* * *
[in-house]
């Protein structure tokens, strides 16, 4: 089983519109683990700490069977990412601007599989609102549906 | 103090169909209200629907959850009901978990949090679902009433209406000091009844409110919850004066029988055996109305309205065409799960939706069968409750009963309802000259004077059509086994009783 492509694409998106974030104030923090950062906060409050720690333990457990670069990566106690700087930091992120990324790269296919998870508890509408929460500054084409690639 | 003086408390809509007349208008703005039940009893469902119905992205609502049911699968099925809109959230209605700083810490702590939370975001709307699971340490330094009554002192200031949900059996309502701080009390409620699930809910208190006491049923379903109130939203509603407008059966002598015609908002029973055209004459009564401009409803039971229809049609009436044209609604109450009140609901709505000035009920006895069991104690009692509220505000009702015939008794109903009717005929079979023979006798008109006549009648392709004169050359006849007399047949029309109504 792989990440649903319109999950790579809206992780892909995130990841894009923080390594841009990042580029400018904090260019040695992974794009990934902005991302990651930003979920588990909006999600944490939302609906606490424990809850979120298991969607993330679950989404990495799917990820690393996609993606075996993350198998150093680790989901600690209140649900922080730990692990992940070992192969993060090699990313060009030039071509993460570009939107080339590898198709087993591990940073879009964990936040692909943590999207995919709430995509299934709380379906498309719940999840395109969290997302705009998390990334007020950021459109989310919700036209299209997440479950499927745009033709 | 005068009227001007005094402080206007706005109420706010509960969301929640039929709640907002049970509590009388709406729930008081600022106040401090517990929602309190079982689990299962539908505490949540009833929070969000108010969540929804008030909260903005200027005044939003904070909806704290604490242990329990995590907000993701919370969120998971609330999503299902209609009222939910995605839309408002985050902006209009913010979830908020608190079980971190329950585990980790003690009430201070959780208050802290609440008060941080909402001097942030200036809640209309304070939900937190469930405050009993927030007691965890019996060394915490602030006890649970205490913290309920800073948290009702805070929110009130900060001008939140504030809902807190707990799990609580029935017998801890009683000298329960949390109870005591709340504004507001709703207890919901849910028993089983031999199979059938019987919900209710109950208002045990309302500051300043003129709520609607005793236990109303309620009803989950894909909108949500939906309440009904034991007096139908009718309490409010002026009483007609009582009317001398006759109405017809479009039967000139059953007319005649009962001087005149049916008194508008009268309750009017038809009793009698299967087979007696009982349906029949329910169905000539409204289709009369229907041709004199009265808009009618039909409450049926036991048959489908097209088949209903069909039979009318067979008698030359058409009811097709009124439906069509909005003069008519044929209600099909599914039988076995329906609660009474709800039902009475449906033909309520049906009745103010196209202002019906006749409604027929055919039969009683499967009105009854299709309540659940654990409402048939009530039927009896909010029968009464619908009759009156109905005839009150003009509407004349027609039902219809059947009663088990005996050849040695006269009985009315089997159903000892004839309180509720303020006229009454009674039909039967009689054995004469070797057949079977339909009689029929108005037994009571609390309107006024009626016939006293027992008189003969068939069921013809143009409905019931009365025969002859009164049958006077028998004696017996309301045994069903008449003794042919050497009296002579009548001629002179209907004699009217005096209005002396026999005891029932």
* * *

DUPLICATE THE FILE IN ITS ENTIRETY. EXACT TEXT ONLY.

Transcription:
[in-house]
């Protein structure tokens, strides 16, 4: 089983519109683990700490069977990412601007599989609102549906 | 103090169909209200629907959850009901978990949090679902009433209406000091009844409110919850004066029988055996109305309205065409799960939706069968409750009963309802000259004077059509086994009783 492509694409998106974030104030923090950062906060409050720690333990457990670069990566106690700087930091992120990324790269296919998870508890509408929460500054084409690639 | 003086408390809509007349208008703005039940009893469902119905992205609502049911699968099925809109959230209605700083810490702590939370975001709307699971340490330094009554002192200031949900059996309502701080009390409620699930809910208190006491049923379903109130939203509603407008059966002598015609908002029973055209004459009564401009409803039971229809049609009436044209609604109450009140609901709505000035009920006895069991104690009692509220505000009702015939008794109903009717005929079979023979006798008109006549009648392709004169050359006849007399047949029309109504 792989990440649903319109999950790579809206992780892909995130990841894009923080390594841009990042580029400018904090260019040695992974794009990934902005991302990651930003979920588990909006999600944490939302609906606490424990809850979120298991969607993330679950989404990495799917990820690393996609993606075996993350198998150093680790989901600690209140649900922080730990692990992940070992192969993060090699990313060009030039071509993460570009939107080339590898198709087993591990940073879009964990936040692909943590999207995919709430995509299934709380379906498309719940999840395109969290997302705009998390990334007020950021459109989310919700036209299209997440479950499927745009033709 | 005068009227001007005094402080206007706005109420706010509960969301929640039929709640907002049970509590009388709406729930008081600022106040401090517990929602309190079982689990299962539908505490949540009833929070969000108010969540929804008030909260903005200027005044939003904070909806704290604490242990329990995590907000993701919370969120998971609330999503299902209609009222939910995605839309408002985050902006209009913010979830908020608190079980971190329950585990980790003690009430201070959780208050802290609440008060941080909402001097942030200036809640209309304070939900937190469930405050009993927030007691965890019996060394915490602030006890649970205490913290309920800073948290009702805070929110009130900060001008939140504030809902807190707990799990609580029935017998801890009683000298329960949390109870005591709340504004507001709703207890919901849910028993089983031999199979059938019987919900209710109950208002045990309302500051300043003129709520609607005793236990109303309620009803989950894909909108949500939906309440009904034991007096139908009718309490409010002026009483007609009582009317001398006759109405017809479009039967000139059953007319005649009962001087005149049916008194508008009268309750009017038809009793009698299967087979007696009982349906029949329910169905000539409204289709009369229907041709004199009265808009009618039909409450049926036991048959489908097209088949209903069909039979009318067979008698030359058409009811097709009124439906069509909005003069008519044929209600099909599914039988076995329906609660009474709800039902009475449906033909309520049906009745103010196209202002019906006749409604027929055919039969009683499967009105009854299709309540659940654990409402048939009530039927009896909010029968009464619908009759009156109905005839009150003009509407004349027609039902219809059947009663088990005996050849040695006269009985009315089997159903000892004839309180509720303020006229009454009674039909039967009689054995004469070797057949079977339909009689029929108005037994009571609390309107006024009626016939006293027992008189003969068939069921013809143009409905019931009365025969002859009164049958006077028998004696017996309301045994069903008449003794042919050497009296002579009548001629002179209907004699009217005096209005002396026999005891029932």